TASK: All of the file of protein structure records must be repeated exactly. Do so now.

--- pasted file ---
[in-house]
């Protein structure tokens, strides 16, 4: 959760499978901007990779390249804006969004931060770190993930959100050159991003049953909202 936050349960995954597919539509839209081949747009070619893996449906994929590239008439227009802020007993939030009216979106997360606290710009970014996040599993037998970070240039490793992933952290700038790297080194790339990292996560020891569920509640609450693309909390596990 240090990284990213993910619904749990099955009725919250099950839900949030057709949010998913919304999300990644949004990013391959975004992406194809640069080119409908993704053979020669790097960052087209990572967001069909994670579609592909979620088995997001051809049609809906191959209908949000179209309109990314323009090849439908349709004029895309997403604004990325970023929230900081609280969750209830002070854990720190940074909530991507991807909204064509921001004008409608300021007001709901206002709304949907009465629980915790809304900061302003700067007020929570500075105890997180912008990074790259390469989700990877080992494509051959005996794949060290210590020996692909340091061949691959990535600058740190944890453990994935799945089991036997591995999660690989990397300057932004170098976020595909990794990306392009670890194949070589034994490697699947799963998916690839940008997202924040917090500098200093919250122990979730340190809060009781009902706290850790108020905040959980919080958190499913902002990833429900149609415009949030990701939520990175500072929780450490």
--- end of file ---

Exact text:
[in-house]
């Protein structure tokens, strides 16, 4: 959760499978901007990779390249804006969004931060770190993930959100050159991003049953909202 936050349960995954597919539509839209081949747009070619893996449906994929590239008439227009802020007993939030009216979106997360606290710009970014996040599993037998970070240039490793992933952290700038790297080194790339990292996560020891569920509640609450693309909390596990 240090990284990213993910619904749990099955009725919250099950839900949030057709949010998913919304999300990644949004990013391959975004992406194809640069080119409908993704053979020669790097960052087209990572967001069909994670579609592909979620088995997001051809049609809906191959209908949000179209309109990314323009090849439908349709004029895309997403604004990325970023929230900081609280969750209830002070854990720190940074909530991507991807909204064509921001004008409608300021007001709901206002709304949907009465629980915790809304900061302003700067007020929570500075105890997180912008990074790259390469989700990877080992494509051959005996794949060290210590020996692909340091061949691959990535600058740190944890453990994935799945089991036997591995999660690989990397300057932004170098976020595909990794990306392009670890194949070589034994490697699947799963998916690839940008997202924040917090500098200093919250122990979730340190809060009781009902706290850790108020905040959980919080958190499913902002990833429900149609415009949030990701939520990175500072929780450490």